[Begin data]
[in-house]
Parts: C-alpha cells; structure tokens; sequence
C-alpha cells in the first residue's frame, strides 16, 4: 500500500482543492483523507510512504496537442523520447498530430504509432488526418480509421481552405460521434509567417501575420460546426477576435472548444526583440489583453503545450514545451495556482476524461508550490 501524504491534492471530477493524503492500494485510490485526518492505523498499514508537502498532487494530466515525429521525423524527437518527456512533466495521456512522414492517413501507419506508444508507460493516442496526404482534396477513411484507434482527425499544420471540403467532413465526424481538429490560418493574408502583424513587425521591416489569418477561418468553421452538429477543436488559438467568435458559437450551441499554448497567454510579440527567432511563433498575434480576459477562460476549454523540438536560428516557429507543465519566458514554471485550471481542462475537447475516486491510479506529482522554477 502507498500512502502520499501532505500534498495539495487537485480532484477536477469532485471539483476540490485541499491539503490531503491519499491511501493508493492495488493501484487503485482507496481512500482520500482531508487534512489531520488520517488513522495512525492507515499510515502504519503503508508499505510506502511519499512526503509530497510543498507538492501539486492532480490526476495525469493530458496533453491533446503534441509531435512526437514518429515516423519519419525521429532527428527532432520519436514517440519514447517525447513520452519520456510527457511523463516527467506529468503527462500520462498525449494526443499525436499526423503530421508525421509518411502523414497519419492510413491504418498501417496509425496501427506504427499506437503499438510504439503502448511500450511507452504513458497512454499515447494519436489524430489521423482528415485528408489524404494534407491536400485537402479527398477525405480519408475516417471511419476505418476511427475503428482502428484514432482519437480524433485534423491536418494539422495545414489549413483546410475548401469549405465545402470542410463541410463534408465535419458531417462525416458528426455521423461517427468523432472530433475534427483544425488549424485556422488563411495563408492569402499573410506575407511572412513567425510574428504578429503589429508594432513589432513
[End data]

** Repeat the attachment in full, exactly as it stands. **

[in-house]
Parts: C-alpha cells; structure tokens; sequence
C-alpha cells in the first residue's frame, strides 16, 4: 500500500482543492483523507510512504496537442523520447498530430504509432488526418480509421481552405460521434509567417501575420460546426477576435472548444526583440489583453503545450514545451495556482476524461508550490 501524504491534492471530477493524503492500494485510490485526518492505523498499514508537502498532487494530466515525429521525423524527437518527456512533466495521456512522414492517413501507419506508444508507460493516442496526404482534396477513411484507434482527425499544420471540403467532413465526424481538429490560418493574408502583424513587425521591416489569418477561418468553421452538429477543436488559438467568435458559437450551441499554448497567454510579440527567432511563433498575434480576459477562460476549454523540438536560428516557429507543465519566458514554471485550471481542462475537447475516486491510479506529482522554477 502507498500512502502520499501532505500534498495539495487537485480532484477536477469532485471539483476540490485541499491539503490531503491519499491511501493508493492495488493501484487503485482507496481512500482520500482531508487534512489531520488520517488513522495512525492507515499510515502504519503503508508499505510506502511519499512526503509530497510543498507538492501539486492532480490526476495525469493530458496533453491533446503534441509531435512526437514518429515516423519519419525521429532527428527532432520519436514517440519514447517525447513520452519520456510527457511523463516527467506529468503527462500520462498525449494526443499525436499526423503530421508525421509518411502523414497519419492510413491504418498501417496509425496501427506504427499506437503499438510504439503502448511500450511507452504513458497512454499515447494519436489524430489521423482528415485528408489524404494534407491536400485537402479527398477525405480519408475516417471511419476505418476511427475503428482502428484514432482519437480524433485534423491536418494539422495545414489549413483546410475548401469549405465545402470542410463541410463534408465535419458531417462525416458528426455521423461517427468523432472530433475534427483544425488549424485556422488563411495563408492569402499573410506575407511572412513567425510574428504578429503589429508594432513589432513